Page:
What is autism spectrum disorder and what are the characteristics associated with it?
Page 1: What Is Autism Spectrum Disorder?
Autism spectrum disorder (ASD) is a developmental disability that can result in significant delays and developmental differences in a number of areas, including communication, social interaction, and behavior. The major characteristics of ASD are:
- Persistent deficits in an individual’s social communication and social interaction across contexts (e.g., difficulty initiating or responding to social interactions, displaying or interpreting facial expressions, or showing interest in peers)
- Restricted, repetitive patterns of behavior, interests, or activities (e.g., flapping of hands, difficulty handling changes in routine, highly focused interest, atypical responses to sensory input)
- The number of individuals identified as having ASD is increasing at a staggering pace. The current prevalence of ASD is 1 in 68, up from 1 in 150 in 2000, and 1 in 10,000 in 1989.
- ASD is approximately five times more likely in boys than in girls.
- ASD is reported to occur in all racial, ethnic, and socioeconomic groups.
- Only 38% of children identified with ASD also have an intellectual disability.
- Parents who have one child with ASD have a 20% higher likelihood of having another child with ASD.
- A number of studies have shown that there is no link between vaccines and the development of ASD.
(Dawson & Bernier, 2013; U.S. Centers for Disease Control and Prevention [CDC])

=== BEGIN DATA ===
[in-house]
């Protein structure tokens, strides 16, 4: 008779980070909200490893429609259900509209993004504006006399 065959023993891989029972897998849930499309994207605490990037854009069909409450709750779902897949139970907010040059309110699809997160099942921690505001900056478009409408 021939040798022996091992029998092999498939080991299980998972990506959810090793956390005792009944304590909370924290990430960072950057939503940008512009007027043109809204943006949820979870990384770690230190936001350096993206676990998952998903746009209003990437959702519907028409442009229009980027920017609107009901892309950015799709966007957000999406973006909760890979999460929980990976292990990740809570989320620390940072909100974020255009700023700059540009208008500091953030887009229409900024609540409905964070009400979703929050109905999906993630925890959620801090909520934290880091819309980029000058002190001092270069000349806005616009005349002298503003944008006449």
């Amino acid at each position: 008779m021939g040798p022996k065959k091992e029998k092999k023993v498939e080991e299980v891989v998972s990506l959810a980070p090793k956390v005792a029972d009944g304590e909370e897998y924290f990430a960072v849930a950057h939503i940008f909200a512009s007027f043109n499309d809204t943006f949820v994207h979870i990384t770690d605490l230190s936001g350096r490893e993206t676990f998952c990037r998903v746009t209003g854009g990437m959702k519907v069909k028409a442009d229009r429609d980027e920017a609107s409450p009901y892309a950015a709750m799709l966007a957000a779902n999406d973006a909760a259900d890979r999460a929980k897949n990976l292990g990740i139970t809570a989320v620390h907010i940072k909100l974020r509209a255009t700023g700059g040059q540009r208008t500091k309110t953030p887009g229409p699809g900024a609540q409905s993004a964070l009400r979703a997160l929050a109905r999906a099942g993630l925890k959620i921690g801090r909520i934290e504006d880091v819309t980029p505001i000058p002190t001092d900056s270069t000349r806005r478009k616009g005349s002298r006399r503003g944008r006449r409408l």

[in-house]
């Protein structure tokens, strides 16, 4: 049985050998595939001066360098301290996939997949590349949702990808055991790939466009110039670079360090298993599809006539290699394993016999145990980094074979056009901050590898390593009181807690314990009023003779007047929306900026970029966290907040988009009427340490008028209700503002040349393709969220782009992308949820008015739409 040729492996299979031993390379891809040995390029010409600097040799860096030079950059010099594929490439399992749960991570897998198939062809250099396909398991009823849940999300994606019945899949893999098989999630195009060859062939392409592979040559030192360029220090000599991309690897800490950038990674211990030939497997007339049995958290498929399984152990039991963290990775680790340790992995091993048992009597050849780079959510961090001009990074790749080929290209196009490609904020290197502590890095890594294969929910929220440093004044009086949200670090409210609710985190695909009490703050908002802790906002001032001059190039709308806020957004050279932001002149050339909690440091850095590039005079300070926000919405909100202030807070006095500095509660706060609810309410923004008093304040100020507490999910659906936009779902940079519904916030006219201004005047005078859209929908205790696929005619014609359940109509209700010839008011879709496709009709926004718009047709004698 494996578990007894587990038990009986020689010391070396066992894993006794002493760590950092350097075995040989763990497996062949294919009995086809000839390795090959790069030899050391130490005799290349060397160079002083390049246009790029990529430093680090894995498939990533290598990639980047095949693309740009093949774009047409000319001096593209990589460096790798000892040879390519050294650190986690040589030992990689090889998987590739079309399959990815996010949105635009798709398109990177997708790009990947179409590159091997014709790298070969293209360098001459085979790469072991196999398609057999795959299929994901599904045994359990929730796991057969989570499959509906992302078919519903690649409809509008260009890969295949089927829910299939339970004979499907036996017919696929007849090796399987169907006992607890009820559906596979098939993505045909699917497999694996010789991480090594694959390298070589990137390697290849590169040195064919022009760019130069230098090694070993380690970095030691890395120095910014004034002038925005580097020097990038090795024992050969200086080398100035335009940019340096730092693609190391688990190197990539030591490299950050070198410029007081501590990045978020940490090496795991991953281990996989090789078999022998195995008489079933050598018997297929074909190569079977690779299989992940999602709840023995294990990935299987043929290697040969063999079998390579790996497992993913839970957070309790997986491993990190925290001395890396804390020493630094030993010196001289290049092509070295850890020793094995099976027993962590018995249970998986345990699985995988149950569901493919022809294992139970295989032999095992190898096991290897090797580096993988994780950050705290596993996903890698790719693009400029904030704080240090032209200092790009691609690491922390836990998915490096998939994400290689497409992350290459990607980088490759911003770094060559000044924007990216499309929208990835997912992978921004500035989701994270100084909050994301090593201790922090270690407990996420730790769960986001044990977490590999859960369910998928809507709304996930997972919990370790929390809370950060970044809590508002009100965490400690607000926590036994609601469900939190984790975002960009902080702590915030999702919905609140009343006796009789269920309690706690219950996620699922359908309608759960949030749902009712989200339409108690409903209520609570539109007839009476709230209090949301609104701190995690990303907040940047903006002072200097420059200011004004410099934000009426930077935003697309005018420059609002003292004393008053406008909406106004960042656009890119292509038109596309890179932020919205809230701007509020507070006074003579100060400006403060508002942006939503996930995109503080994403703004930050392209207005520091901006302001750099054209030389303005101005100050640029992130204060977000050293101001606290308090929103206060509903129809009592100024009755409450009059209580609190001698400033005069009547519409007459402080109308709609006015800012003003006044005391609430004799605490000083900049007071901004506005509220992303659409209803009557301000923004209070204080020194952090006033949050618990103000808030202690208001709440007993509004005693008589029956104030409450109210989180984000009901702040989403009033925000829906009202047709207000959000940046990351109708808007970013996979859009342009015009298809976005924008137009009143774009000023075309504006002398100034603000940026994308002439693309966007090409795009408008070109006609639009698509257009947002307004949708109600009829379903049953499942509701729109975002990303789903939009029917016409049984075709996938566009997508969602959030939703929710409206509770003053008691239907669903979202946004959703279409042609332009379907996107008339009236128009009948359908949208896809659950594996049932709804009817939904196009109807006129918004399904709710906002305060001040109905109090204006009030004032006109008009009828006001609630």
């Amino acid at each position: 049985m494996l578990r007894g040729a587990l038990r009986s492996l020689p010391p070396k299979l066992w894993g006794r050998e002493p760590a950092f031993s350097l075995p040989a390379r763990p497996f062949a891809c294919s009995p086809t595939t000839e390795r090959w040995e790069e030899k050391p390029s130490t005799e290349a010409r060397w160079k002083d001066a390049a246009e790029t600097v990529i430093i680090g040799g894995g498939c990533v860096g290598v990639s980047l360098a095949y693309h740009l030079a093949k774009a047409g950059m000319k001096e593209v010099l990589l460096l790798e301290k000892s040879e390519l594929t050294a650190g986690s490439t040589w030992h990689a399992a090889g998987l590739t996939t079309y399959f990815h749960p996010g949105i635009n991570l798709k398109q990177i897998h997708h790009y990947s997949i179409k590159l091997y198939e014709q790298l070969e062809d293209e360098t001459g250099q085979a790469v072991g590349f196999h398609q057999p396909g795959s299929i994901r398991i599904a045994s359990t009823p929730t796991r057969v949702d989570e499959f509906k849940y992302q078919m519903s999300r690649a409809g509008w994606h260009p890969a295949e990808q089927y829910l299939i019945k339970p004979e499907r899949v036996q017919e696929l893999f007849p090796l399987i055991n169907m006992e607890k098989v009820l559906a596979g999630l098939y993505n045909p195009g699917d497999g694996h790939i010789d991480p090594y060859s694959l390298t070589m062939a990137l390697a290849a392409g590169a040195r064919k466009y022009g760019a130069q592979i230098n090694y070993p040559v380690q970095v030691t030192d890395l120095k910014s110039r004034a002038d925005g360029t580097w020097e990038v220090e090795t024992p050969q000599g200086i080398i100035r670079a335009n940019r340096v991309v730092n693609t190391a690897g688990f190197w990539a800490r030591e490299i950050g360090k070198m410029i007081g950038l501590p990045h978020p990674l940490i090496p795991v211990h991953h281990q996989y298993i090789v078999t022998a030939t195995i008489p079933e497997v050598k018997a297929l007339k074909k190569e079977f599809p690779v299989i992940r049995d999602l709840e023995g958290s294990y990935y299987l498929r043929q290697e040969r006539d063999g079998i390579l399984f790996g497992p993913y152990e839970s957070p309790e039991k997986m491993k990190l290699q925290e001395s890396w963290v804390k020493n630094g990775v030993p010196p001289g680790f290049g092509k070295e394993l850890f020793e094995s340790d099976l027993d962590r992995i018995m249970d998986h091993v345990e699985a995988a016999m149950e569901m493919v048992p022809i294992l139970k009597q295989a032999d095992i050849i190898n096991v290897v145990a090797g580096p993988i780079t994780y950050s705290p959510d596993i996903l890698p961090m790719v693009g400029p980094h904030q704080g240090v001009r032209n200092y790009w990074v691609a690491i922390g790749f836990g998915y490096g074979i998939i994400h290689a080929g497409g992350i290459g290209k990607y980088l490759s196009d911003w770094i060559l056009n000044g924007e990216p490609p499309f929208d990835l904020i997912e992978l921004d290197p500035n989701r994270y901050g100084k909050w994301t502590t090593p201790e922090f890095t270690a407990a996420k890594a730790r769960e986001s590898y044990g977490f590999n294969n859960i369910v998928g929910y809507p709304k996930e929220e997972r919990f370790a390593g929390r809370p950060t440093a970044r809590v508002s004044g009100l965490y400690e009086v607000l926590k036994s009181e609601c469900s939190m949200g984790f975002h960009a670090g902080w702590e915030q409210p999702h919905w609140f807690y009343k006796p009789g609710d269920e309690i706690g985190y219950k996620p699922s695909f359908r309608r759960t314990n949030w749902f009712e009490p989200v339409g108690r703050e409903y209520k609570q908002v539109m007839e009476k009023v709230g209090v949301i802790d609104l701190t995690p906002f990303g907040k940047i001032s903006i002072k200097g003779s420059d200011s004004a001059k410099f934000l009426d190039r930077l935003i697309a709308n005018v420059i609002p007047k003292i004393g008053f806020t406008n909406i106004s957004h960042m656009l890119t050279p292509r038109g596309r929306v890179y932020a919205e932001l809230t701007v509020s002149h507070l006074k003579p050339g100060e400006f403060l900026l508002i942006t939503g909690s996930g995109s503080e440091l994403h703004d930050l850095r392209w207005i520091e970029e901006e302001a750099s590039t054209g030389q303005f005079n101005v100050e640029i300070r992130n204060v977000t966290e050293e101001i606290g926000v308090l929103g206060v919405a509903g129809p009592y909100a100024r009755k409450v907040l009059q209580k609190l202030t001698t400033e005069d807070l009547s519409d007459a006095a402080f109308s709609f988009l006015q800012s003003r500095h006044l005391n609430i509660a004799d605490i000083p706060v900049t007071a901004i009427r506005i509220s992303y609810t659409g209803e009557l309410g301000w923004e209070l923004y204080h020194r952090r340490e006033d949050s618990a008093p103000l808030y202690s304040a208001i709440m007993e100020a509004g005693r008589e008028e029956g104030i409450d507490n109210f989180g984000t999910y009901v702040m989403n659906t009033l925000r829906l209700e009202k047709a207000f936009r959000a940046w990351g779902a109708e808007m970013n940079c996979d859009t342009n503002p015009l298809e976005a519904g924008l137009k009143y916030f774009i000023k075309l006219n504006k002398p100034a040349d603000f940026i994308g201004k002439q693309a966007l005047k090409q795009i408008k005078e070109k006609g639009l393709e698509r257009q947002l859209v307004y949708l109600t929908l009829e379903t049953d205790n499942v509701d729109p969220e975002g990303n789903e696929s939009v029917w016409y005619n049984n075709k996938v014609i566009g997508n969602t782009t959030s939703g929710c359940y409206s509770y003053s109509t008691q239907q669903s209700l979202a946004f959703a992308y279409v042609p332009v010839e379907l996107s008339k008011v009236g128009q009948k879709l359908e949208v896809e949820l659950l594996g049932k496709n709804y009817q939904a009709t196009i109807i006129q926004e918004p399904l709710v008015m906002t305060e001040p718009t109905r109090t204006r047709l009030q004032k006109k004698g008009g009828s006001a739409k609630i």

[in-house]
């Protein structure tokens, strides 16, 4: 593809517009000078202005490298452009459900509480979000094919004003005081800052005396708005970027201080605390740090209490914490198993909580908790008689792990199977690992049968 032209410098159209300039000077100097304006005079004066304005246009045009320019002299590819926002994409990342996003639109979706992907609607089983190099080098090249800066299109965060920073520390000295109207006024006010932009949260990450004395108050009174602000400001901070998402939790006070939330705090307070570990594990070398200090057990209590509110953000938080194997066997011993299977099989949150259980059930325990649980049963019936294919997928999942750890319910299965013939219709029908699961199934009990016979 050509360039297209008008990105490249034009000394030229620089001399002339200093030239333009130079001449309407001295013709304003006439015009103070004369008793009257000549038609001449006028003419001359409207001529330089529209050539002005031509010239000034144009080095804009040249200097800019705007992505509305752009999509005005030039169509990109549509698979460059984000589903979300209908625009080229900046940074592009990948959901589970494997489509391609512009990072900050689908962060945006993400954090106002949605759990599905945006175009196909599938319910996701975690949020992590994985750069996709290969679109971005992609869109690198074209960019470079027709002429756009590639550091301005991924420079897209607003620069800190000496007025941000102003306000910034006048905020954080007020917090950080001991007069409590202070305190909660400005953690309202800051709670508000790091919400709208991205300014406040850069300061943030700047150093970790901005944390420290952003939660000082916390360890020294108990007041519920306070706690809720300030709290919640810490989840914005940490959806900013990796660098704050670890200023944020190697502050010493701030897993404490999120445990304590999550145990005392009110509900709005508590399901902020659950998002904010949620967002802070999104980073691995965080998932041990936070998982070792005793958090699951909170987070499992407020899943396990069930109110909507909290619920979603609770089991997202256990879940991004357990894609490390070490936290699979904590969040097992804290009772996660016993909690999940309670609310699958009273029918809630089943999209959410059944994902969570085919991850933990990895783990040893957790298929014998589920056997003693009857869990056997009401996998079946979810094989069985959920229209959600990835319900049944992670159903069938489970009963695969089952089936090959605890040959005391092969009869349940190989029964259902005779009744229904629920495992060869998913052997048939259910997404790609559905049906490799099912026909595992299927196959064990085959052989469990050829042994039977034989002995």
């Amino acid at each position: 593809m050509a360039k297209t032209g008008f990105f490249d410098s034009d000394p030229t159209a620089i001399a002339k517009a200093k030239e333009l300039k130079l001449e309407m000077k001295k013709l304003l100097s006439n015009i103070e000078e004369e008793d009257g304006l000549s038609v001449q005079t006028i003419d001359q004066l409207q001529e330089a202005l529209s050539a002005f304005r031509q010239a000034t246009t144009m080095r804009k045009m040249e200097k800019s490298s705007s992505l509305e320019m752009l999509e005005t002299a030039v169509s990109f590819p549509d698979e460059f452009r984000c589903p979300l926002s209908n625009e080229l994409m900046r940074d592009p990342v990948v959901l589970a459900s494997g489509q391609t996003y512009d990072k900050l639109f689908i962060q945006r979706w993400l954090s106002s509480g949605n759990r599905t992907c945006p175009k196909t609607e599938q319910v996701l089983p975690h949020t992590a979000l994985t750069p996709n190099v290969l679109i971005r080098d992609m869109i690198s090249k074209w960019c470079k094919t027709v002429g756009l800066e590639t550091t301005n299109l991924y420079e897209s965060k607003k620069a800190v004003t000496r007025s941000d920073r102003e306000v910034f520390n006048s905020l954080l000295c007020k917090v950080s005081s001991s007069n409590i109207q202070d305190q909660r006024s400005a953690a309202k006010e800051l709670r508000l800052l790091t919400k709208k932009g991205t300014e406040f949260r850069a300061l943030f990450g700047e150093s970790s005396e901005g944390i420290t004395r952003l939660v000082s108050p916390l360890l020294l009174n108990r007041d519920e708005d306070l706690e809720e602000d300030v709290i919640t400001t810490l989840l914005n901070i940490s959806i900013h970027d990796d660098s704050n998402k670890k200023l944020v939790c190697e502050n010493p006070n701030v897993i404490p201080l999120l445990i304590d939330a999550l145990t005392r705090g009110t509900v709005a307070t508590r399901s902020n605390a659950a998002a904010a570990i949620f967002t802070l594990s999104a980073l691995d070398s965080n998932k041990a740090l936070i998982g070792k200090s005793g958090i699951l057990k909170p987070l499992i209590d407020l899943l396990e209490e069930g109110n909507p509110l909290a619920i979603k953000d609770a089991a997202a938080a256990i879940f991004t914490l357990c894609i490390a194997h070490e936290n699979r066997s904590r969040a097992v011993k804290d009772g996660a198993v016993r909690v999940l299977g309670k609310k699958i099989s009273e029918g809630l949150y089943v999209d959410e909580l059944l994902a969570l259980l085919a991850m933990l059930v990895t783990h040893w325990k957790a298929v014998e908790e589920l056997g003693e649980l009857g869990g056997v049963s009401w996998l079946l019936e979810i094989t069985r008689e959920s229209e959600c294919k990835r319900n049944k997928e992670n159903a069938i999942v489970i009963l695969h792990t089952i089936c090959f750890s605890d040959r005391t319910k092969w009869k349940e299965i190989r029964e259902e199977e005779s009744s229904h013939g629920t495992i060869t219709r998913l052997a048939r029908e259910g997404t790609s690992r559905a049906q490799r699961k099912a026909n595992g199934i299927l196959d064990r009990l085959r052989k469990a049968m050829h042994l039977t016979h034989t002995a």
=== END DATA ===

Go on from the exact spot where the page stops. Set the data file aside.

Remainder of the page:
Wendy Stone, PhD
Professor, Educational Psychology
Director of the Research in Early Autism
Detection and Intervention Lab
University of Washington
The most recent version of the Diagnostic and Statistical Manual of Mental Disorders (DSM-5) presents a major change in how ASD is described and diagnosed. Most notably, several categories of pervasive developmental disorders (i.e., autistic disorder, Asperger’s disorder, and pervasive developmental disorder) are now classified under the umbrella diagnosis of ASD. This means that there is no longer a diagnosis of Asperger’s disorder; children who would have fallen under this category in the past are now diagnosed as having autism spectrum disorder. Click the link below for a summary of these differences as well as a comparison across the last two editions of the DSM and IDEA ‘04.
Ilene Schwartz, PhD
Professor, Special Education
Director, Haring Center for Research
and Training in Inclusive Education
University of Washington